Free Fiction: Detention

Mrs Hunt stood in front of me, one hand splayed on the table, the other brandishing a piece of checked paper in my face. “See these squares?”

I nodded. It was hard not to see them when I could practically taste the paper.

“Good. Now I want you—and you too, Mike—” I turned in my seat to look at him, some Pavlovian trick; hear Mike’s name, stand on tiptoe to scan the crowd for him. If I thought Mike was nearby, I had to know where. Apparently that still applied even when I knew exactly where he was. Mrs Hunt coughed, deliberately, obviously, and I turned back to her, an apologetic smile on my face. “Right. Now I want you both to take your pencils and place a nice, precise dot dead in the centre of each square.”

I gaped. Literally gaped. I’d had some shit detentions before—writing lines, litter picking, even once cleaning the underside of my desk for sticking chewing gum there—but this? This was really taking the piss. What was the point? I just couldn’t see it.

Seeing that we understood, she left us to it, telling us she’d be back to check on our ‘progress’ later.

I glanced around at Mike. “Is she fucking with us?”

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Free Fiction: Detention

Free Fiction: Around the Corner

Words: 2,400
Genre: M/M Romance
Notes: Written for the LT3 GR group challenge #14, here.
Prompt: I’m no good at Goodbye …


Raj raised the beer to lips, sipping slowly, watching Michael as he did the same, his head tipped back against the plywood wall of the treehouse, one knee bent, the other stretched out, the toe of his boot brushing Raj’s knee when he moved.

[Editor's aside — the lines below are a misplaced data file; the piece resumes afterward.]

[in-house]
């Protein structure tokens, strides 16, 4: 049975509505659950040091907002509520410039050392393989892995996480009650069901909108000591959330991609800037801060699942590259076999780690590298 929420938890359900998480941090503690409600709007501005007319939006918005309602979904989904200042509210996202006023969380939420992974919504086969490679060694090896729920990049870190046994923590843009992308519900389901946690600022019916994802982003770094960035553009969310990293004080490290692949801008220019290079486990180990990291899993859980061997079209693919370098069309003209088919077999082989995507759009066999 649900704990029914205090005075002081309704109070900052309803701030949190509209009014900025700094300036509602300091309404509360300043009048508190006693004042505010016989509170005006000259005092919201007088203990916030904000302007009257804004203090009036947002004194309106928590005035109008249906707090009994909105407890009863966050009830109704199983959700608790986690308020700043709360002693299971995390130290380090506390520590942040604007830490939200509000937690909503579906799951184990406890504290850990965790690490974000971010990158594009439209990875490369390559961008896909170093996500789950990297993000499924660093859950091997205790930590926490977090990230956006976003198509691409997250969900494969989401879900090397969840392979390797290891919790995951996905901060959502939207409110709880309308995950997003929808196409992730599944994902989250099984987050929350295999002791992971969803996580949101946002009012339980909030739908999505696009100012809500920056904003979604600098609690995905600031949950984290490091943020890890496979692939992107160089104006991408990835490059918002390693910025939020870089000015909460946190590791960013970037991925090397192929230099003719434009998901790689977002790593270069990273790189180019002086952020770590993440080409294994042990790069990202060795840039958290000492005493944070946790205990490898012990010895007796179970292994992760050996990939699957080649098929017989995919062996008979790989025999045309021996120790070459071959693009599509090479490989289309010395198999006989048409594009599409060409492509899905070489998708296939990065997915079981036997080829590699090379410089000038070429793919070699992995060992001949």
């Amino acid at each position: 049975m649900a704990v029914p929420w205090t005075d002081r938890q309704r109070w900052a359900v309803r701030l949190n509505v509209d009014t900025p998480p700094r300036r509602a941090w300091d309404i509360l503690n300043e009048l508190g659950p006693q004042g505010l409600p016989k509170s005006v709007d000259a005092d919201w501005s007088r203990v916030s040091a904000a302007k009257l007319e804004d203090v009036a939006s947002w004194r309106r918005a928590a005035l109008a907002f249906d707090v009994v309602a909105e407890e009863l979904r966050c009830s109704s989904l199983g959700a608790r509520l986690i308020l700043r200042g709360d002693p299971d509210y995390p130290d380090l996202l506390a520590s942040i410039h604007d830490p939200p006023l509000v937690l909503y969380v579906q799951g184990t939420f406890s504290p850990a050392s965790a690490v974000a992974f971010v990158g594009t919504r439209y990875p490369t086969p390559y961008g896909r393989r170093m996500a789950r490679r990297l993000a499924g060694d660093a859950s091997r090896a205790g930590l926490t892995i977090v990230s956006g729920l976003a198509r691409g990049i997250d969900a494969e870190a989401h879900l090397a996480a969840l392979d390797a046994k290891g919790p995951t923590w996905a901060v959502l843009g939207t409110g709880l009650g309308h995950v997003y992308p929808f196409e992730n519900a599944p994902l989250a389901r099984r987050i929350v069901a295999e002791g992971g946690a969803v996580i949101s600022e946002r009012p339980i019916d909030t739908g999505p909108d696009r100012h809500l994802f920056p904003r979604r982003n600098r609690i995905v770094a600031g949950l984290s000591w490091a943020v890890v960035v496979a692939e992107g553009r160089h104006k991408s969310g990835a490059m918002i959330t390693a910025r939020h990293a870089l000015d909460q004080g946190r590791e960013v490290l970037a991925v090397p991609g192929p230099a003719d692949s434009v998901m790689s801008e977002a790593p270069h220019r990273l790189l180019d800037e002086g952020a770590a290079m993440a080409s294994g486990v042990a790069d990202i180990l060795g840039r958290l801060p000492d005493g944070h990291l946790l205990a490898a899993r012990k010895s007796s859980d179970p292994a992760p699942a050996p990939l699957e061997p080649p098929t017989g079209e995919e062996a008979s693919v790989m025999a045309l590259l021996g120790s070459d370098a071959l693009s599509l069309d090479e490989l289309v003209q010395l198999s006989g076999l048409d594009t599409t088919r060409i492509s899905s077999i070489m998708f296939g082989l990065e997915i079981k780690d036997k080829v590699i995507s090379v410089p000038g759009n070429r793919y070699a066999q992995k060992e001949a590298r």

Again, Raj was struck with the knowledge that this moment, this little pocket of time that sooner or later, had to burst, wasn’t infinite, that after tonight there would be no more drinking beer and getting stoned with Michael. No more sharing earphones and listening to the music on Michael’s iPod. No more Michael.

He leaned forward, shifting onto his knees, pushing the beer across the floor. “Michael—”

Michael shook his head. Don’t.

Raj persisted, hand brushing over Michael’s knee, denim and skin, his jeans full of holes. The words broke from his mouth before he had a chance to pull them back. “I don’t want you to go.”

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Free Fiction: Around the Corner

Free Fiction: The Promise of Rain

Dane leaned against the brick wall, one foot propped against it, and held his lighter to the tip of his cigarette, flicking it several times before it ignited, setting the paper aglow.

The slate grey sky held the promise of rain, although it was the warmest it had been all month. Against it, gulls careened, wheeling about and calling to each other as they flew out towards the cliffs and, beyond them, the sea. It was the kind of sky that made everything below it look washed out and unreal, and Dane wondered why everything was so grey. If they weren’t renting, and if their landlord wasn’t such a tight git, he’d take his paints and splash them over the yard, let the colours bleed into one another. The grey would still be there though, concrete slabs hiding beneath the paint, waiting for the rain to wash it away.

The gate banged opened and Dane looked up, almost dropping his cigarette. He fumbled, straightening and trying to look cool as Luke wheeled his bike up the step and into the yard.

“Alright?” he asked, just to say something, anything.